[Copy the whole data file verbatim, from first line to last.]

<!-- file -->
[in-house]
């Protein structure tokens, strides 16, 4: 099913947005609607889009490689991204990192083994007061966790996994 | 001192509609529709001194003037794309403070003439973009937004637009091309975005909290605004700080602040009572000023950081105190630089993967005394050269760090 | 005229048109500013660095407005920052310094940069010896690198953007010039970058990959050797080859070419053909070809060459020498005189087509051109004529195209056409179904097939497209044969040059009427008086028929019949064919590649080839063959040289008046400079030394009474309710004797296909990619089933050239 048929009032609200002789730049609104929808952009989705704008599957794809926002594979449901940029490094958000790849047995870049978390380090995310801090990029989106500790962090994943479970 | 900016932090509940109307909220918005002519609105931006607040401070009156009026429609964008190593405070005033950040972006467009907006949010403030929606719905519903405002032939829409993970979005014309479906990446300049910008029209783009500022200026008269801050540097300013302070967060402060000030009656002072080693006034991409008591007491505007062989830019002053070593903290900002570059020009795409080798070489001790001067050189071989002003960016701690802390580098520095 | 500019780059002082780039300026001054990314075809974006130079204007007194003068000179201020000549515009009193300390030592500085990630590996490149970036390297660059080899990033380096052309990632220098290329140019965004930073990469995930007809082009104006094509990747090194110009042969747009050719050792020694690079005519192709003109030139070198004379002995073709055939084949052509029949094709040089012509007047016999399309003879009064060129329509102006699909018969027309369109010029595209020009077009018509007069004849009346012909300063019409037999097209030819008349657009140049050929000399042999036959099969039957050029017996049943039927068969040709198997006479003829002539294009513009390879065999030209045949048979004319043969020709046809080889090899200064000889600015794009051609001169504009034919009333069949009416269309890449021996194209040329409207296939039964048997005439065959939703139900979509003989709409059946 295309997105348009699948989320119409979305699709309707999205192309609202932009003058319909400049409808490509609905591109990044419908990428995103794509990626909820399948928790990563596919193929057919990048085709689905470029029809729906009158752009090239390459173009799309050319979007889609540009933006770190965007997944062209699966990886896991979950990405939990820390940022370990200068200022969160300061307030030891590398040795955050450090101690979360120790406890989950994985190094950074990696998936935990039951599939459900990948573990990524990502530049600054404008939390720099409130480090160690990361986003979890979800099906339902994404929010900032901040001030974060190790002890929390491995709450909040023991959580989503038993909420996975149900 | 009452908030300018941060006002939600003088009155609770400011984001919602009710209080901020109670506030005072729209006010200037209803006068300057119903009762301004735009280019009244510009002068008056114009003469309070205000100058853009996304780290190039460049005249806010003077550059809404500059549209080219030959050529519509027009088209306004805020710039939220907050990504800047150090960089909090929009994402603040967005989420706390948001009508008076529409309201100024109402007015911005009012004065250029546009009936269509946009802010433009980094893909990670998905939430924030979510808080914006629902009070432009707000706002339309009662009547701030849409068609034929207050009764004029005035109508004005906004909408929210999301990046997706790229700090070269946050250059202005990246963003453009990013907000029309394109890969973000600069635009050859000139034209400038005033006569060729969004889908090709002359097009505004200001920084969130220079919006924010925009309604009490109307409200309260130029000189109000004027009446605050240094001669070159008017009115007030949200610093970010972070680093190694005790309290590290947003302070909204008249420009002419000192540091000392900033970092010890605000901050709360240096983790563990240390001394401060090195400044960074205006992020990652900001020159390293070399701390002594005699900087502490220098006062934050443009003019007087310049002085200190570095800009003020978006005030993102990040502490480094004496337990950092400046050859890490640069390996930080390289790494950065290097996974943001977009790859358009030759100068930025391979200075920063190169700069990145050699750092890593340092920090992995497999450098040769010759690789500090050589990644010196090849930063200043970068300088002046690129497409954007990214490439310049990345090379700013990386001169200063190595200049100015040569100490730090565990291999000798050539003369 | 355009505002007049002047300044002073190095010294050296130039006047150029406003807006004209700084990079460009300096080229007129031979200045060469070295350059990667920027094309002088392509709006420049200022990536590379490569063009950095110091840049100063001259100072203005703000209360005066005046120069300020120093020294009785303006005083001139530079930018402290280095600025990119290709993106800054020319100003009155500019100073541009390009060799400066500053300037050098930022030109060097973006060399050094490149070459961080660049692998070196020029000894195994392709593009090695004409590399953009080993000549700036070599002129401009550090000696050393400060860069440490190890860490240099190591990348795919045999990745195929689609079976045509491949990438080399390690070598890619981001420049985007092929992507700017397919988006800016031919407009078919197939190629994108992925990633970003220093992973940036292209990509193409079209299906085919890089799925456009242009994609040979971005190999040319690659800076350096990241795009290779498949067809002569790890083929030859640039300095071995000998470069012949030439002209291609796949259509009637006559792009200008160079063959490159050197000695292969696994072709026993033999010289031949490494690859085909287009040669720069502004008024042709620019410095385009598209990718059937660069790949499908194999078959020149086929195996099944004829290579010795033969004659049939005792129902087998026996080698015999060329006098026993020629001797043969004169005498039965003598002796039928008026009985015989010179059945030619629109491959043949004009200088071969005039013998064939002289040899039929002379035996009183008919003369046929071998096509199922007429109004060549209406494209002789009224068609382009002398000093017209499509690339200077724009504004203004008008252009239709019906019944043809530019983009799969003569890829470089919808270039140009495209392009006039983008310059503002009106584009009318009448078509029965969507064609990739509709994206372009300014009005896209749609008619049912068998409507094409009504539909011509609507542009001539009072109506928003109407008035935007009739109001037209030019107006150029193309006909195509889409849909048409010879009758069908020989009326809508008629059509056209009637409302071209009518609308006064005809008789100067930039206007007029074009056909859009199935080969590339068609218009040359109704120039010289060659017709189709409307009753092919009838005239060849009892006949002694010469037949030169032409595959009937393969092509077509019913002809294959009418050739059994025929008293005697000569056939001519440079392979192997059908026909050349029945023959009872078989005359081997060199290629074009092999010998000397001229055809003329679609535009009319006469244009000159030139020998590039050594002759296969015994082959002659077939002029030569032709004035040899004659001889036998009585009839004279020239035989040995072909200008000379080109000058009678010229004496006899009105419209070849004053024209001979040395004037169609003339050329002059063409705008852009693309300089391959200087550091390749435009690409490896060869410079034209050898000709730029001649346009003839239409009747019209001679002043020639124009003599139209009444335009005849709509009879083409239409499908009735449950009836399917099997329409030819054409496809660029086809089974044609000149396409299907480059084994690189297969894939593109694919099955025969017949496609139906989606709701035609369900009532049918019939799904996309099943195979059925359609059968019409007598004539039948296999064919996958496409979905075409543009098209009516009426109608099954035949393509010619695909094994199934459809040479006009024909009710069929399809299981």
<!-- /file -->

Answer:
[in-house]
């Protein structure tokens, strides 16, 4: 099913947005609607889009490689991204990192083994007061966790996994 | 001192509609529709001194003037794309403070003439973009937004637009091309975005909290605004700080602040009572000023950081105190630089993967005394050269760090 | 005229048109500013660095407005920052310094940069010896690198953007010039970058990959050797080859070419053909070809060459020498005189087509051109004529195209056409179904097939497209044969040059009427008086028929019949064919590649080839063959040289008046400079030394009474309710004797296909990619089933050239 048929009032609200002789730049609104929808952009989705704008599957794809926002594979449901940029490094958000790849047995870049978390380090995310801090990029989106500790962090994943479970 | 900016932090509940109307909220918005002519609105931006607040401070009156009026429609964008190593405070005033950040972006467009907006949010403030929606719905519903405002032939829409993970979005014309479906990446300049910008029209783009500022200026008269801050540097300013302070967060402060000030009656002072080693006034991409008591007491505007062989830019002053070593903290900002570059020009795409080798070489001790001067050189071989002003960016701690802390580098520095 | 500019780059002082780039300026001054990314075809974006130079204007007194003068000179201020000549515009009193300390030592500085990630590996490149970036390297660059080899990033380096052309990632220098290329140019965004930073990469995930007809082009104006094509990747090194110009042969747009050719050792020694690079005519192709003109030139070198004379002995073709055939084949052509029949094709040089012509007047016999399309003879009064060129329509102006699909018969027309369109010029595209020009077009018509007069004849009346012909300063019409037999097209030819008349657009140049050929000399042999036959099969039957050029017996049943039927068969040709198997006479003829002539294009513009390879065999030209045949048979004319043969020709046809080889090899200064000889600015794009051609001169504009034919009333069949009416269309890449021996194209040329409207296939039964048997005439065959939703139900979509003989709409059946 295309997105348009699948989320119409979305699709309707999205192309609202932009003058319909400049409808490509609905591109990044419908990428995103794509990626909820399948928790990563596919193929057919990048085709689905470029029809729906009158752009090239390459173009799309050319979007889609540009933006770190965007997944062209699966990886896991979950990405939990820390940022370990200068200022969160300061307030030891590398040795955050450090101690979360120790406890989950994985190094950074990696998936935990039951599939459900990948573990990524990502530049600054404008939390720099409130480090160690990361986003979890979800099906339902994404929010900032901040001030974060190790002890929390491995709450909040023991959580989503038993909420996975149900 | 009452908030300018941060006002939600003088009155609770400011984001919602009710209080901020109670506030005072729209006010200037209803006068300057119903009762301004735009280019009244510009002068008056114009003469309070205000100058853009996304780290190039460049005249806010003077550059809404500059549209080219030959050529519509027009088209306004805020710039939220907050990504800047150090960089909090929009994402603040967005989420706390948001009508008076529409309201100024109402007015911005009012004065250029546009009936269509946009802010433009980094893909990670998905939430924030979510808080914006629902009070432009707000706002339309009662009547701030849409068609034929207050009764004029005035109508004005906004909408929210999301990046997706790229700090070269946050250059202005990246963003453009990013907000029309394109890969973000600069635009050859000139034209400038005033006569060729969004889908090709002359097009505004200001920084969130220079919006924010925009309604009490109307409200309260130029000189109000004027009446605050240094001669070159008017009115007030949200610093970010972070680093190694005790309290590290947003302070909204008249420009002419000192540091000392900033970092010890605000901050709360240096983790563990240390001394401060090195400044960074205006992020990652900001020159390293070399701390002594005699900087502490220098006062934050443009003019007087310049002085200190570095800009003020978006005030993102990040502490480094004496337990950092400046050859890490640069390996930080390289790494950065290097996974943001977009790859358009030759100068930025391979200075920063190169700069990145050699750092890593340092920090992995497999450098040769010759690789500090050589990644010196090849930063200043970068300088002046690129497409954007990214490439310049990345090379700013990386001169200063190595200049100015040569100490730090565990291999000798050539003369 | 355009505002007049002047300044002073190095010294050296130039006047150029406003807006004209700084990079460009300096080229007129031979200045060469070295350059990667920027094309002088392509709006420049200022990536590379490569063009950095110091840049100063001259100072203005703000209360005066005046120069300020120093020294009785303006005083001139530079930018402290280095600025990119290709993106800054020319100003009155500019100073541009390009060799400066500053300037050098930022030109060097973006060399050094490149070459961080660049692998070196020029000894195994392709593009090695004409590399953009080993000549700036070599002129401009550090000696050393400060860069440490190890860490240099190591990348795919045999990745195929689609079976045509491949990438080399390690070598890619981001420049985007092929992507700017397919988006800016031919407009078919197939190629994108992925990633970003220093992973940036292209990509193409079209299906085919890089799925456009242009994609040979971005190999040319690659800076350096990241795009290779498949067809002569790890083929030859640039300095071995000998470069012949030439002209291609796949259509009637006559792009200008160079063959490159050197000695292969696994072709026993033999010289031949490494690859085909287009040669720069502004008024042709620019410095385009598209990718059937660069790949499908194999078959020149086929195996099944004829290579010795033969004659049939005792129902087998026996080698015999060329006098026993020629001797043969004169005498039965003598002796039928008026009985015989010179059945030619629109491959043949004009200088071969005039013998064939002289040899039929002379035996009183008919003369046929071998096509199922007429109004060549209406494209002789009224068609382009002398000093017209499509690339200077724009504004203004008008252009239709019906019944043809530019983009799969003569890829470089919808270039140009495209392009006039983008310059503002009106584009009318009448078509029965969507064609990739509709994206372009300014009005896209749609008619049912068998409507094409009504539909011509609507542009001539009072109506928003109407008035935007009739109001037209030019107006150029193309006909195509889409849909048409010879009758069908020989009326809508008629059509056209009637409302071209009518609308006064005809008789100067930039206007007029074009056909859009199935080969590339068609218009040359109704120039010289060659017709189709409307009753092919009838005239060849009892006949002694010469037949030169032409595959009937393969092509077509019913002809294959009418050739059994025929008293005697000569056939001519440079392979192997059908026909050349029945023959009872078989005359081997060199290629074009092999010998000397001229055809003329679609535009009319006469244009000159030139020998590039050594002759296969015994082959002659077939002029030569032709004035040899004659001889036998009585009839004279020239035989040995072909200008000379080109000058009678010229004496006899009105419209070849004053024209001979040395004037169609003339050329002059063409705008852009693309300089391959200087550091390749435009690409490896060869410079034209050898000709730029001649346009003839239409009747019209001679002043020639124009003599139209009444335009005849709509009879083409239409499908009735449950009836399917099997329409030819054409496809660029086809089974044609000149396409299907480059084994690189297969894939593109694919099955025969017949496609139906989606709701035609369900009532049918019939799904996309099943195979059925359609059968019409007598004539039948296999064919996958496409979905075409543009098209009516009426109608099954035949393509010619695909094994199934459809040479006009024909009710069929399809299981």